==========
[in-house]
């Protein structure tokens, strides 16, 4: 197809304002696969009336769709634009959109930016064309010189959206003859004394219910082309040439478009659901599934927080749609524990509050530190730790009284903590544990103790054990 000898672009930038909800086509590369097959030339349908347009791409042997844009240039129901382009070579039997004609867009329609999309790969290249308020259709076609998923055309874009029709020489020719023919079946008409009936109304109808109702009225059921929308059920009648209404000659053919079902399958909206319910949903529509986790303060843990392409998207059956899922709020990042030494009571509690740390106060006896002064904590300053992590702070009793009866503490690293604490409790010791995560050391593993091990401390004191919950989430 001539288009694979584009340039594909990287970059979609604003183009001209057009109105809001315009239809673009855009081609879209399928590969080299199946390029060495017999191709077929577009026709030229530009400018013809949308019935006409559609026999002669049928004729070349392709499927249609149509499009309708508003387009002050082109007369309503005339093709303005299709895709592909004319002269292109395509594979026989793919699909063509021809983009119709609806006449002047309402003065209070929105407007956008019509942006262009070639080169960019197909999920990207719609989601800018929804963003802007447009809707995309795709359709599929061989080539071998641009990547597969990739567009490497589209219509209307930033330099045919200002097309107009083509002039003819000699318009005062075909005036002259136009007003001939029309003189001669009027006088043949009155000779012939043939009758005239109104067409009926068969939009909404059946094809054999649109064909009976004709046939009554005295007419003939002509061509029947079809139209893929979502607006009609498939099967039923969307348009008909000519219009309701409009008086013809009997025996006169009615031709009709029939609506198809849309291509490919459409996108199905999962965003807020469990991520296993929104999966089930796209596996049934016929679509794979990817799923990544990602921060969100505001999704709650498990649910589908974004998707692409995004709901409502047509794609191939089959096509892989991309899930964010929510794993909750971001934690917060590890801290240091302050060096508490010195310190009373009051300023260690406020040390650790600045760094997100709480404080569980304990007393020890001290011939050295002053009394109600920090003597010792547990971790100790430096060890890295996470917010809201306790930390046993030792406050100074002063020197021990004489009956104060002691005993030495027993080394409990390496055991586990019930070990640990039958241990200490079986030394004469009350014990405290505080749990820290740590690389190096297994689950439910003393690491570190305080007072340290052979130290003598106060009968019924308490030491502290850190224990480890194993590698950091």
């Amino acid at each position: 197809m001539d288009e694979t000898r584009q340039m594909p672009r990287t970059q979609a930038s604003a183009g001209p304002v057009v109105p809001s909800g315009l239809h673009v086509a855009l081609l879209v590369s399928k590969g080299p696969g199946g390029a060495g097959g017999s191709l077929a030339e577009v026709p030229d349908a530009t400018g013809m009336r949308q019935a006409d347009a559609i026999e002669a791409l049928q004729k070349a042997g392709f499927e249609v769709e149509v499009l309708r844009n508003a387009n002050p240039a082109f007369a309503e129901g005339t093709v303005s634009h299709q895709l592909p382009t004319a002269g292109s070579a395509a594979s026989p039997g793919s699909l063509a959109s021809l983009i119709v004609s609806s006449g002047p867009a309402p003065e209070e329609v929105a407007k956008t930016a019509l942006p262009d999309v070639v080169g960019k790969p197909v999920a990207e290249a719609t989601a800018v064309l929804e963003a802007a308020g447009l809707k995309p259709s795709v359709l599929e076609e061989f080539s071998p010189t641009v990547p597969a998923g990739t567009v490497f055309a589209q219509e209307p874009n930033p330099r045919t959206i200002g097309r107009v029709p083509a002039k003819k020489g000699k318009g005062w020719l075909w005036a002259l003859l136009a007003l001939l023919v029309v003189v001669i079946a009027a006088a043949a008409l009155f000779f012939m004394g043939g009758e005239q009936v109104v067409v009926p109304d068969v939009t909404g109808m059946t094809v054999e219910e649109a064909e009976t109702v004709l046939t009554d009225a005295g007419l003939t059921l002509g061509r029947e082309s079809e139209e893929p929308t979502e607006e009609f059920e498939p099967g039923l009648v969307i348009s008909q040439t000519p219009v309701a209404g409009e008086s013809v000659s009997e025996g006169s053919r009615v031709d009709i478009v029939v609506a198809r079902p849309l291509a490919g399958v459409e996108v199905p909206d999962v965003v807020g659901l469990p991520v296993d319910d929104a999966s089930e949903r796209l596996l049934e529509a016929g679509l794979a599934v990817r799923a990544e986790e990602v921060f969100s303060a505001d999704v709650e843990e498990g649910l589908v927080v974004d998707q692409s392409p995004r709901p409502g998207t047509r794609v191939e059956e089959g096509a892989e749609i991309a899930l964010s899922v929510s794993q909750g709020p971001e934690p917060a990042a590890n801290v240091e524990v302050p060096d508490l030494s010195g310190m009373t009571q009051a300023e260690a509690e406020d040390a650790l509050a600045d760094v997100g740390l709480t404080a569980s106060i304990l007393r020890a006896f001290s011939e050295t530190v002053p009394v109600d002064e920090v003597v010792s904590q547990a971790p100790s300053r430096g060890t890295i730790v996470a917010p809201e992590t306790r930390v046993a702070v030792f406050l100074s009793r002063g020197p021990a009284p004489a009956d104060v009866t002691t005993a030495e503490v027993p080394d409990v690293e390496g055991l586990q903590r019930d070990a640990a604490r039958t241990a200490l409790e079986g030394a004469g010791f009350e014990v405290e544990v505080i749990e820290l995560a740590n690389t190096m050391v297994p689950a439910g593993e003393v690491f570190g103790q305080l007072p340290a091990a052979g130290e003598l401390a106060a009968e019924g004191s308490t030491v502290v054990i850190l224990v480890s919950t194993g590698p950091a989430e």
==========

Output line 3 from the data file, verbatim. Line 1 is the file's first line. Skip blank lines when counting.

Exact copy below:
């Amino acid at each position: 197809m001539d288009e694979t000898r584009q340039m594909p672009r990287t970059q979609a930038s604003a183009g001209p304002v057009v109105p809001s909800g315009l239809h673009v086509a855009l081609l879209v590369s399928k590969g080299p696969g199946g390029a060495g097959g017999s191709l077929a030339e577009v026709p030229d349908a530009t400018g013809m009336r949308q019935a006409d347009a559609i026999e002669a791409l049928q004729k070349a042997g392709f499927e249609v769709e149509v499009l309708r844009n508003a387009n002050p240039a082109f007369a309503e129901g005339t093709v303005s634009h299709q895709l592909p382009t004319a002269g292109s070579a395509a594979s026989p039997g793919s699909l063509a959109s021809l983009i119709v004609s609806s006449g002047p867009a309402p003065e209070e329609v929105a407007k956008t930016a019509l942006p262009d999309v070639v080169g960019k790969p197909v999920a990207e290249a719609t989601a800018v064309l929804e963003a802007a308020g447009l809707k995309p259709s795709v359709l599929e076609e061989f080539s071998p010189t641009v990547p597969a998923g990739t567009v490497f055309a589209q219509e209307p874009n930033p330099r045919t959206i200002g097309r107009v029709p083509a002039k003819k020489g000699k318009g005062w020719l075909w005036a002259l003859l136009a007003l001939l023919v029309v003189v001669i079946a009027a006088a043949a008409l009155f000779f012939m004394g043939g009758e005239q009936v109104v067409v009926p109304d068969v939009t909404g109808m059946t094809v054999e219910e649109a064909e009976t109702v004709l046939t009554d009225a005295g007419l003939t059921l002509g061509r029947e082309s079809e139209e893929p929308t979502e607006e009609f059920e498939p099967g039923l009648v969307i348009s008909q040439t000519p219009v309701a209404g409009e008086s013809v000659s009997e025996g006169s053919r009615v031709d009709i478009v029939v609506a198809r079902p849309l291509a490919g399958v459409e996108v199905p909206d999962v965003v807020g659901l469990p991520v296993d319910d929104a999966s089930e949903r796209l596996l049934e529509a016929g679509l794979a599934v990817r799923a990544e986790e990602v921060f969100s303060a505001d999704v709650e843990e498990g649910l589908v927080v974004d998707q692409s392409p995004r709901p409502g998207t047509r794609v191939e059956e089959g096509a892989e749609i991309a899930l964010s899922v929510s794993q909750g709020p971001e934690p917060a990042a590890n801290v240091e524990v302050p060096d508490l030494s010195g310190m009373t009571q009051a300023e260690a509690e406020d040390a650790l509050a600045d760094v997100g740390l709480t404080a569980s106060i304990l007393r020890a006896f001290s011939e050295t530190v002053p009394v109600d002064e920090v003597v010792s904590q547990a971790p100790s300053r430096g060890t890295i730790v996470a917010p809201e992590t306790r930390v046993a702070v030792f406050l100074s009793r002063g020197p021990a009284p004489a009956d104060v009866t002691t005993a030495e503490v027993p080394d409990v690293e390496g055991l586990q903590r019930d070990a640990a604490r039958t241990a200490l409790e079986g030394a004469g010791f009350e014990v405290e544990v505080i749990e820290l995560a740590n690389t190096m050391v297994p689950a439910g593993e003393v690491f570190g103790q305080l007072p340290a091990a052979g130290e003598l401390a106060a009968e019924g004191s308490t030491v502290v054990i850190l224990v480890s919950t194993g590698p950091a989430e």